Finally, ESG audited a series of load tests with Azure HDInsight clusters generating load using the standard Hadoop facilities TeraGen (see Figure 5), TeraSort, and TeraValidate which are a part of the standard Hadoop distribution. The HDInsight service itself is a fully managed Hadoop service in Azure that also supports services such as Apache Spark. The native cloud service in Azure worked seamlessly with the PowerScale for Azure service, integrating with the HDFS protocol offered by the service and functioning identically to other Azure-native services. The test code used generates large data sets, sorts them, and validates the results. ESG focused on the integration between the PowerScale for Azure solution and HDInsight, which is particularly interesting due to fact that although HDInsight is a “cloud native” Azure service, meaning it is fully managed in the cloud and deploys a full stack for Hadoop and analytics, it can still leverage the PowerScale for Azure solution directly using the HDFS protocol.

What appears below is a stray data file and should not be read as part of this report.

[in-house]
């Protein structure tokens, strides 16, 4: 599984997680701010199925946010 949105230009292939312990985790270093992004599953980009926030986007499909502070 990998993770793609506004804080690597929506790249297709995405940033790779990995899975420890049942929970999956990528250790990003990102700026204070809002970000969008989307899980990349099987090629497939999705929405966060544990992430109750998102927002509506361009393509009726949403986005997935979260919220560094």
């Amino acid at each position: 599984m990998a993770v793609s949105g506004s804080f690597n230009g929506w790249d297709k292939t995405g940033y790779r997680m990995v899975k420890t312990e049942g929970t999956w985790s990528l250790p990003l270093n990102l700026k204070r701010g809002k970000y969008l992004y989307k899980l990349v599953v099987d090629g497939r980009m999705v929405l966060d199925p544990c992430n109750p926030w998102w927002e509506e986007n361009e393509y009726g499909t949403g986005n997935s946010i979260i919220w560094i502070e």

The tests were capped at 28 Standard_E8_v3 nodes representing a total of 224 cores yielding an average throughput of approximately 5.4 GB/sec or 43.2 Gb/sec. Storage throughput scaled linearly with the Hadoop worker node count up to the 28-node configuration with no sign of saturation with 28 worker nodes. ESG validated that HDInsight could be directly configured to utilize the PowerScale for Azure solution as an HDFS target.
Why This Matters